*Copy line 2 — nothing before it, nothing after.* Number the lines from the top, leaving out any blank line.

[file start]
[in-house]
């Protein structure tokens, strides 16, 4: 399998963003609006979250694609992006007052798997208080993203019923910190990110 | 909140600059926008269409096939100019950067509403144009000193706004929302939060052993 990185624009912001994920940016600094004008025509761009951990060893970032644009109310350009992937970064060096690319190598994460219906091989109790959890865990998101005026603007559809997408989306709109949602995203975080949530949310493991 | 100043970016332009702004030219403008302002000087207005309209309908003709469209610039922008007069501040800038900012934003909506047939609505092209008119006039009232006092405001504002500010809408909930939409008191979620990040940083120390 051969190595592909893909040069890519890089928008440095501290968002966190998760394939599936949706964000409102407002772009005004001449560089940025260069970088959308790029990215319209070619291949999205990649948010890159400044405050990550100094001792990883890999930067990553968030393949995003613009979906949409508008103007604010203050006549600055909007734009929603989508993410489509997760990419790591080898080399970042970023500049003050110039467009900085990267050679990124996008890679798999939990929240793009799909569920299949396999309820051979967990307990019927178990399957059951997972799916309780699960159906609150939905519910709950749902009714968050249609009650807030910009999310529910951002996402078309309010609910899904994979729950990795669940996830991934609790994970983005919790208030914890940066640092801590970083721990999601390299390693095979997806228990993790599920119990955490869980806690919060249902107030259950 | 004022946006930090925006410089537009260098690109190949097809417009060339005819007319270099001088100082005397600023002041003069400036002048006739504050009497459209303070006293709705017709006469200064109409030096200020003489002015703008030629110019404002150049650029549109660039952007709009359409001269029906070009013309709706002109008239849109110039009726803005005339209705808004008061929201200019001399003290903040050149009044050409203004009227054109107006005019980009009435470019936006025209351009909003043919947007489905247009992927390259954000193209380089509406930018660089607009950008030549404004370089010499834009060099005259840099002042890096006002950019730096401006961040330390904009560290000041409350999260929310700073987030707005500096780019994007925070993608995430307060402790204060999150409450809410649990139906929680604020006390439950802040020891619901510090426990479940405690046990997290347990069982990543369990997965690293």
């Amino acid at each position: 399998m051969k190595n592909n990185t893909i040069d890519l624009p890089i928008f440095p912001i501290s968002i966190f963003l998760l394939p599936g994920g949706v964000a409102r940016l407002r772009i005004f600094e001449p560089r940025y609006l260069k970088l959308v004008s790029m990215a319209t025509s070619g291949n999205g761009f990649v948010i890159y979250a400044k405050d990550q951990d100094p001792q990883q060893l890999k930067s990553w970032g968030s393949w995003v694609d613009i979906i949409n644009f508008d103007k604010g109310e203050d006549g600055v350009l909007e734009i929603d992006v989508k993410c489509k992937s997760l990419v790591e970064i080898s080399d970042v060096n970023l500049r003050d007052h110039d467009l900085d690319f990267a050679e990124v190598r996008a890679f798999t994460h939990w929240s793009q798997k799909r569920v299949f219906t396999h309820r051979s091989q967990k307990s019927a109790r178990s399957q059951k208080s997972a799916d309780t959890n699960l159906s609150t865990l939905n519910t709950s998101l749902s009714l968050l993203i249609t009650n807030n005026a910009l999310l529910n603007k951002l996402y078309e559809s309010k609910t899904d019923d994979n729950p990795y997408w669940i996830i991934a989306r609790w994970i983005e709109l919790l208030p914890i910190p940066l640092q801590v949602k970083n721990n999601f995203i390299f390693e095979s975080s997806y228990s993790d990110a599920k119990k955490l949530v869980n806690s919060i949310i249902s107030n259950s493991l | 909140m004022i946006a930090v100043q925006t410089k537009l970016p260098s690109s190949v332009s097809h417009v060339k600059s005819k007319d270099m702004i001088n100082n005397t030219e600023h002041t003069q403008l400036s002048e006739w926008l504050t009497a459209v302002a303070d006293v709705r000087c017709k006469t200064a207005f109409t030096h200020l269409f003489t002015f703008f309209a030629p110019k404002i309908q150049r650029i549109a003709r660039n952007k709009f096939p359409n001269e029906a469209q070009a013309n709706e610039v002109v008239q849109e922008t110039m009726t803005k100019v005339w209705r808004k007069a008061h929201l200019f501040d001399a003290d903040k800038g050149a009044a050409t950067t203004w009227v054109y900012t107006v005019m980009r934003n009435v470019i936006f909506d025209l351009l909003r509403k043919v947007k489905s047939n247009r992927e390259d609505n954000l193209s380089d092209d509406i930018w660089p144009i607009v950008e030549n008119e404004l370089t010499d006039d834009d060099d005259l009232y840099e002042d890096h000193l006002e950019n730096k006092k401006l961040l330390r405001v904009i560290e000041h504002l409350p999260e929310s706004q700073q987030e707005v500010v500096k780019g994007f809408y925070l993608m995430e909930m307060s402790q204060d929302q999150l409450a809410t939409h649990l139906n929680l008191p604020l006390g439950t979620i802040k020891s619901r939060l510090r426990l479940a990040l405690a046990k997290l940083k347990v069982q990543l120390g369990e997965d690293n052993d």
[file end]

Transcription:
């Protein structure tokens, strides 16, 4: 399998963003609006979250694609992006007052798997208080993203019923910190990110 | 909140600059926008269409096939100019950067509403144009000193706004929302939060052993 990185624009912001994920940016600094004008025509761009951990060893970032644009109310350009992937970064060096690319190598994460219906091989109790959890865990998101005026603007559809997408989306709109949602995203975080949530949310493991 | 100043970016332009702004030219403008302002000087207005309209309908003709469209610039922008007069501040800038900012934003909506047939609505092209008119006039009232006092405001504002500010809408909930939409008191979620990040940083120390 051969190595592909893909040069890519890089928008440095501290968002966190998760394939599936949706964000409102407002772009005004001449560089940025260069970088959308790029990215319209070619291949999205990649948010890159400044405050990550100094001792990883890999930067990553968030393949995003613009979906949409508008103007604010203050006549600055909007734009929603989508993410489509997760990419790591080898080399970042970023500049003050110039467009900085990267050679990124996008890679798999939990929240793009799909569920299949396999309820051979967990307990019927178990399957059951997972799916309780699960159906609150939905519910709950749902009714968050249609009650807030910009999310529910951002996402078309309010609910899904994979729950990795669940996830991934609790994970983005919790208030914890940066640092801590970083721990999601390299390693095979997806228990993790599920119990955490869980806690919060249902107030259950 | 004022946006930090925006410089537009260098690109190949097809417009060339005819007319270099001088100082005397600023002041003069400036002048006739504050009497459209303070006293709705017709006469200064109409030096200020003489002015703008030629110019404002150049650029549109660039952007709009359409001269029906070009013309709706002109008239849109110039009726803005005339209705808004008061929201200019001399003290903040050149009044050409203004009227054109107006005019980009009435470019936006025209351009909003043919947007489905247009992927390259954000193209380089509406930018660089607009950008030549404004370089010499834009060099005259840099002042890096006002950019730096401006961040330390904009560290000041409350999260929310700073987030707005500096780019994007925070993608995430307060402790204060999150409450809410649990139906929680604020006390439950802040020891619901510090426990479940405690046990997290347990069982990543369990997965690293």